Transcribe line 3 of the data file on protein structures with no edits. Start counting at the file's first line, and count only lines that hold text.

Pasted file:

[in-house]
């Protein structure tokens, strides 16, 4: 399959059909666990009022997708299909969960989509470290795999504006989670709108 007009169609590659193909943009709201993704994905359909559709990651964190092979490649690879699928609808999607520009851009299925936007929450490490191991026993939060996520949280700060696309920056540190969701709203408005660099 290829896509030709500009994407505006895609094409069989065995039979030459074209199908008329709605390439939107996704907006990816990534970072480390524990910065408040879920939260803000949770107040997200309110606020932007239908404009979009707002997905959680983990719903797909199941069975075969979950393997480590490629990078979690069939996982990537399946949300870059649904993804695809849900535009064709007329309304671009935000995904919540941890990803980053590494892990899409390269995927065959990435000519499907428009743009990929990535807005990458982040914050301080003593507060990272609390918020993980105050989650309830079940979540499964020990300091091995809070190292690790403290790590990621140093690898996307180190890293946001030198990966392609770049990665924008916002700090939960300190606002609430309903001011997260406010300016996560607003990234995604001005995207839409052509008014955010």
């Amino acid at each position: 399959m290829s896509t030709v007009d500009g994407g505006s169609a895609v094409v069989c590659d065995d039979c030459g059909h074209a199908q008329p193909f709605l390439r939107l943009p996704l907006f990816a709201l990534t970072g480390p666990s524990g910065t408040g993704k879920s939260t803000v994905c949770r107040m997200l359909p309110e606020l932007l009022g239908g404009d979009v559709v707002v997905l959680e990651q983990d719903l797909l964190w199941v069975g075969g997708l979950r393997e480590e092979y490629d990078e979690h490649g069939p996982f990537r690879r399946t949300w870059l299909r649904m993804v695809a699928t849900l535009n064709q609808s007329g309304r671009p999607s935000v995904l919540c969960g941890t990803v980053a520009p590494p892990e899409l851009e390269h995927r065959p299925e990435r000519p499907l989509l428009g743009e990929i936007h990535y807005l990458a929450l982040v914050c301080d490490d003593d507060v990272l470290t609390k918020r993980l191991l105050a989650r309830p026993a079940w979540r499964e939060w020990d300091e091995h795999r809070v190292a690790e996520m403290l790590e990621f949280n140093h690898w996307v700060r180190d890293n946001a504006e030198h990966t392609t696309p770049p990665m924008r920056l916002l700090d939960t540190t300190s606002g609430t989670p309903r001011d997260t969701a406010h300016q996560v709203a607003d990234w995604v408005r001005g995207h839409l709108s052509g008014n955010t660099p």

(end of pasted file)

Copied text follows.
């Amino acid at each position: 399959m290829s896509t030709v007009d500009g994407g505006s169609a895609v094409v069989c590659d065995d039979c030459g059909h074209a199908q008329p193909f709605l390439r939107l943009p996704l907006f990816a709201l990534t970072g480390p666990s524990g910065t408040g993704k879920s939260t803000v994905c949770r107040m997200l359909p309110e606020l932007l009022g239908g404009d979009v559709v707002v997905l959680e990651q983990d719903l797909l964190w199941v069975g075969g997708l979950r393997e480590e092979y490629d990078e979690h490649g069939p996982f990537r690879r399946t949300w870059l299909r649904m993804v695809a699928t849900l535009n064709q609808s007329g309304r671009p999607s935000v995904l919540c969960g941890t990803v980053a520009p590494p892990e899409l851009e390269h995927r065959p299925e990435r000519p499907l989509l428009g743009e990929i936007h990535y807005l990458a929450l982040v914050c301080d490490d003593d507060v990272l470290t609390k918020r993980l191991l105050a989650r309830p026993a079940w979540r499964e939060w020990d300091e091995h795999r809070v190292a690790e996520m403290l790590e990621f949280n140093h690898w996307v700060r180190d890293n946001a504006e030198h990966t392609t696309p770049p990665m924008r920056l916002l700090d939960t540190t300190s606002g609430t989670p309903r001011d997260t969701a406010h300016q996560v709203a607003d990234w995604v408005r001005g995207h839409l709108s052509g008014n955010t660099p």